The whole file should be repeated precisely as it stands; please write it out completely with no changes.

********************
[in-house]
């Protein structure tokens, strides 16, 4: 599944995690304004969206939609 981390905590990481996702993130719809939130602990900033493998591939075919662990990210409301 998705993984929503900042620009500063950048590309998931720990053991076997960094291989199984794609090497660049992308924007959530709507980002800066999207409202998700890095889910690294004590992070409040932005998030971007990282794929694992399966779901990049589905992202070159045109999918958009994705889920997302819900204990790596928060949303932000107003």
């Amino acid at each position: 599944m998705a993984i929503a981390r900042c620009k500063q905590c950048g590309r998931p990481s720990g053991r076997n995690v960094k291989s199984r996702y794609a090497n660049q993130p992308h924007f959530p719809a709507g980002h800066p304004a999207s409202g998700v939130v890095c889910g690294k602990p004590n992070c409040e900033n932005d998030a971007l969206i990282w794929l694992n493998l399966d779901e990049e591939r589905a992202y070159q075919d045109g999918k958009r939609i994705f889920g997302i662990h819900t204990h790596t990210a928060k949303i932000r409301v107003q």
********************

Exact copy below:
[in-house]
């Protein structure tokens, strides 16, 4: 599944995690304004969206939609 981390905590990481996702993130719809939130602990900033493998591939075919662990990210409301 998705993984929503900042620009500063950048590309998931720990053991076997960094291989199984794609090497660049992308924007959530709507980002800066999207409202998700890095889910690294004590992070409040932005998030971007990282794929694992399966779901990049589905992202070159045109999918958009994705889920997302819900204990790596928060949303932000107003």
């Amino acid at each position: 599944m998705a993984i929503a981390r900042c620009k500063q905590c950048g590309r998931p990481s720990g053991r076997n995690v960094k291989s199984r996702y794609a090497n660049q993130p992308h924007f959530p719809a709507g980002h800066p304004a999207s409202g998700v939130v890095c889910g690294k602990p004590n992070c409040e900033n932005d998030a971007l969206i990282w794929l694992n493998l399966d779901e990049e591939r589905a992202y070159q075919d045109g999918k958009r939609i994705f889920g997302i662990h819900t204990h790596t990210a928060k949303i932000r409301v107003q």